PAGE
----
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President-elect Obama Faces Extreme Volatility of Deflation and Inflation

Politics / Recession 2008 - 2010 Nov 10, 2008 - 04:23 PM GMT

By: Paul_J_Nolte

Politics Best Financial Markets Analysis ArticleA historic week on a few levels – the largest two day drop in the markets since the crash of '87, putting the markets on pace for their worst year since 1931 and 1937 (which represent the two worst years in the 183 year history of the market). Oh, and the election worked out well for the Democrats, putting the now President-elect Obama in the Whitehouse.

Once elected, the markets did their two-day tailspin as investors realized the economy still had problems and the election did nothing to change that fact. The data during the week was poor, as the service economy report from the ISM fell dramatically, retail sales were poor (pointing to an especially grim Christmas season) and the employment situation showed huge declines in both the reported and adjusted data.

While the markets rallied after the employment report (likely set up by the 10% two-day decline?), the week felt as though investors were put through the ringer. There are a few reports next week, but the likely focus will be on the retail sales report due Friday and lingering earnings reports. We are likely slowly emerging from the worst of the credit freeze, however all the pain has yet to be felt as auto companies go begging, banks are still failing and loans remain sparse. So the economic reports from the period should remain bleak.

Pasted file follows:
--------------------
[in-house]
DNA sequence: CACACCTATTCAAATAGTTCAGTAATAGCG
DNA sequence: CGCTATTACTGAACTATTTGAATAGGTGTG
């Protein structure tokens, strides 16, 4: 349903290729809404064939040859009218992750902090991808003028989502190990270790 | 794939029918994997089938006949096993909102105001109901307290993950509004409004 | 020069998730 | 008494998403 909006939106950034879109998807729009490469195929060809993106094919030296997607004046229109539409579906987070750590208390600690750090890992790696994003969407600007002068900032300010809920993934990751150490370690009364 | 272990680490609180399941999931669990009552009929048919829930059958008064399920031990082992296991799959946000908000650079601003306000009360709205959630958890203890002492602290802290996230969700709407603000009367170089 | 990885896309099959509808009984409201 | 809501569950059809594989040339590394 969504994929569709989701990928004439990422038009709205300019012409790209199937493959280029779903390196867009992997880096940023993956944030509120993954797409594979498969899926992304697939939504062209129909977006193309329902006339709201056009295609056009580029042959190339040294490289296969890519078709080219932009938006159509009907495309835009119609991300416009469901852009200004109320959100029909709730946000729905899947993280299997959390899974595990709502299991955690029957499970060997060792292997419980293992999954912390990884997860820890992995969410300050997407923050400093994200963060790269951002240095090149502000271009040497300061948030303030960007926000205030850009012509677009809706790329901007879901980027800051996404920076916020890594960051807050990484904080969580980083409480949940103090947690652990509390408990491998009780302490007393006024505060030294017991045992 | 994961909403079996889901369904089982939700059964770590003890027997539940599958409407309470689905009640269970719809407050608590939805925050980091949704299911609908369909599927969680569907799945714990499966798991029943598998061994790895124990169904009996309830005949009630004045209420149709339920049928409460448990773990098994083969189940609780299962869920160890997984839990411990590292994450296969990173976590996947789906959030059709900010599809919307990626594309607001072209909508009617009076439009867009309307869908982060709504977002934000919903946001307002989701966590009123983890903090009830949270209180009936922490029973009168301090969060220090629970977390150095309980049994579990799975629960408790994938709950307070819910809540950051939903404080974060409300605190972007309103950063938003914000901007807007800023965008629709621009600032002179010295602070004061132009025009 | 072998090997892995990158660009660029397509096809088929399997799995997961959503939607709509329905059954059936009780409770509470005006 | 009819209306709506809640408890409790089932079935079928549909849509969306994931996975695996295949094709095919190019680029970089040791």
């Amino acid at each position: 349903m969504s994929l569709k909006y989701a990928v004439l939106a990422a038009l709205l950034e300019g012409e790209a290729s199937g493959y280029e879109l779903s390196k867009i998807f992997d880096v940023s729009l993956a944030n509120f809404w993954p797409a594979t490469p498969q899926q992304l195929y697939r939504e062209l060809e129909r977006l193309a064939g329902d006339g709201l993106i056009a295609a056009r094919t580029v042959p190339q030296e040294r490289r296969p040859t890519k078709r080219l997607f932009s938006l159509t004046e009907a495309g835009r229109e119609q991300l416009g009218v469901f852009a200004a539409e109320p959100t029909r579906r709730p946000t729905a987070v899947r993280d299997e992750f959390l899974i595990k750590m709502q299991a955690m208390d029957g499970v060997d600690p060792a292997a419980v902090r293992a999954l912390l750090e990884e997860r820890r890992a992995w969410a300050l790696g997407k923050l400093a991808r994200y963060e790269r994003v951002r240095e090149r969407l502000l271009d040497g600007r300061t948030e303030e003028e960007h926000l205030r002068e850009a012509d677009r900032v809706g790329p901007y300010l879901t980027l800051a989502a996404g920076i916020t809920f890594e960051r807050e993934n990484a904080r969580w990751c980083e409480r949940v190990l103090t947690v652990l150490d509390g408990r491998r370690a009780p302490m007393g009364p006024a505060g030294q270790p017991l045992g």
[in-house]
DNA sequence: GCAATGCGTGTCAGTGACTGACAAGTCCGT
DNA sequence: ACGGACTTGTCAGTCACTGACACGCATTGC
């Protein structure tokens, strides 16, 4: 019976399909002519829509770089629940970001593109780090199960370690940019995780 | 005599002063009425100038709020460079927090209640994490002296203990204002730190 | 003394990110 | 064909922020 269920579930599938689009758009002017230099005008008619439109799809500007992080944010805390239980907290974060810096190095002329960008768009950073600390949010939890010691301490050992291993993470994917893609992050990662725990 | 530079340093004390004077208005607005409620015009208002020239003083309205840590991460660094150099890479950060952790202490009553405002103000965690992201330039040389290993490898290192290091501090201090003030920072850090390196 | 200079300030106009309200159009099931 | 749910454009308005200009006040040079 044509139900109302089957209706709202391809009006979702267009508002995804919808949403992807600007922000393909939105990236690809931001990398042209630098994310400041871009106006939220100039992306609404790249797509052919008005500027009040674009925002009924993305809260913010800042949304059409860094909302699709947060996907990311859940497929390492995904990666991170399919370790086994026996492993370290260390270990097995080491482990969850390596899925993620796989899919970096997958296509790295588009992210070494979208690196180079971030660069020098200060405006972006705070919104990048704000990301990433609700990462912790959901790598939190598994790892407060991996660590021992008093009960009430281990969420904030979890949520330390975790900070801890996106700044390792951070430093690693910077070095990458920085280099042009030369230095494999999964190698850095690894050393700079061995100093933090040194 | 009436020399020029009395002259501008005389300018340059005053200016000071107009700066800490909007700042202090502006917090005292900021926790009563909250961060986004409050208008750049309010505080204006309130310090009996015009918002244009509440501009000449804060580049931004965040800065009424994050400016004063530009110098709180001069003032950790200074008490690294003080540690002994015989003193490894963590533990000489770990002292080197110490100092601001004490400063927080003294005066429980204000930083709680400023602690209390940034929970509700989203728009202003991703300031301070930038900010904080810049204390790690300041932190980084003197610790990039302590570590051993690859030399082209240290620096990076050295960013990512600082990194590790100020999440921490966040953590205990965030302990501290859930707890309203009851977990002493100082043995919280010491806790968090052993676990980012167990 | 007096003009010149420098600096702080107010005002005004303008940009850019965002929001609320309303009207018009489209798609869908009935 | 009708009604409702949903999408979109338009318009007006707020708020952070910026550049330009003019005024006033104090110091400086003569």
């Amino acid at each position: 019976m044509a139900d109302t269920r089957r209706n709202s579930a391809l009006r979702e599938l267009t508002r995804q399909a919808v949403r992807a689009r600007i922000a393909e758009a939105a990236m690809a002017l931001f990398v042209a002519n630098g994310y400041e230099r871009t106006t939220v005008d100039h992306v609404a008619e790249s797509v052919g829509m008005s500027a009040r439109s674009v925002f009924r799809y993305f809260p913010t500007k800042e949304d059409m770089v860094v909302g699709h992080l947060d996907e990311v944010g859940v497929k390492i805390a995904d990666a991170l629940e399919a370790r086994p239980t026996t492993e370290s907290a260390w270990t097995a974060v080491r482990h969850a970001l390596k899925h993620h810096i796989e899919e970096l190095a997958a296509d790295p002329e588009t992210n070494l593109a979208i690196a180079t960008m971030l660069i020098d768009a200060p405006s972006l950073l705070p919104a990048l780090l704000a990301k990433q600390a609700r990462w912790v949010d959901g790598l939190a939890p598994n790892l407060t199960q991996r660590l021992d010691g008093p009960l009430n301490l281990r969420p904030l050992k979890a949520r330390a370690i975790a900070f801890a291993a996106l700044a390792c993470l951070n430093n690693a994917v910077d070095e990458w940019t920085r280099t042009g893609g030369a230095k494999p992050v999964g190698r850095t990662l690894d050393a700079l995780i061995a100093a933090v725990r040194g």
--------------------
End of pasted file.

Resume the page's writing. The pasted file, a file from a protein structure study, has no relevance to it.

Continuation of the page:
A trading range only a dedicated trader could love. From top to bottom, the markets have traversed over 15% four times since the beginning of October. The spate of selling this week came on lower volume than the initial decline three weeks ago, providing a glimmer of hope that the recent declines “testing” the initial low were successful.

One indicator we have discussed in the past – on balance volume (OBV) has also turned higher and has put in a series of higher lows, but not yet a significant higher high. This indicator did a reasonable job of foreshadowing the recent decline by a couple of months. While we don't heavily weigh any one indicator, volume is the final arbiter of emotion – how badly do investors want to get out or into the markets. One other volume measure, the net advance to decline volume has been pointing down for a year and does not yet show signs of turning around. So while we remain steadfast in view that the markets are cheap, we do not yet see indications of an end to the trading environment.

The interest rate market continues to be thwarted in its' attempt to decline by the fears of inflation right around the corner. The economic data last week was certainly poor, at best we are currently in a recession and rates should be dropping in order to boost overall spending. However, even with the Fed pushing rates back to 1%, the longer-term bonds are seeing their yields actually increase (prices drop) on fears that inflation will soon darken investors doors.

We are still of the belief that rates should be falling over the coming weeks, however that flies in the face of the bond model, which remains in negative territory for the fourth consecutive week – even with the huge decline in commodity prices. Could it be a rebalancing by investors from bonds to stocks? Unlikely at this point, given the highly volatile nature of stocks – but that shift will come once stocks find their way.

By Paul J. Nolte CFA

Copyright © 2008 Paul J. Nolte - All Rights Reserved.
Paul J Nolte is Director of Investments at Hinsdale Associates of Hinsdale. His qualifications include : Chartered Financial Analyst (CFA) , and a Member Investment Analyst Society of Chicago.

Disclaimer - The opinions expressed in the Investment Newsletter are those of the author and are based upon information that is believed to be accurate and reliable, but are opinions and do not constitute a guarantee of present or future financial market conditions.

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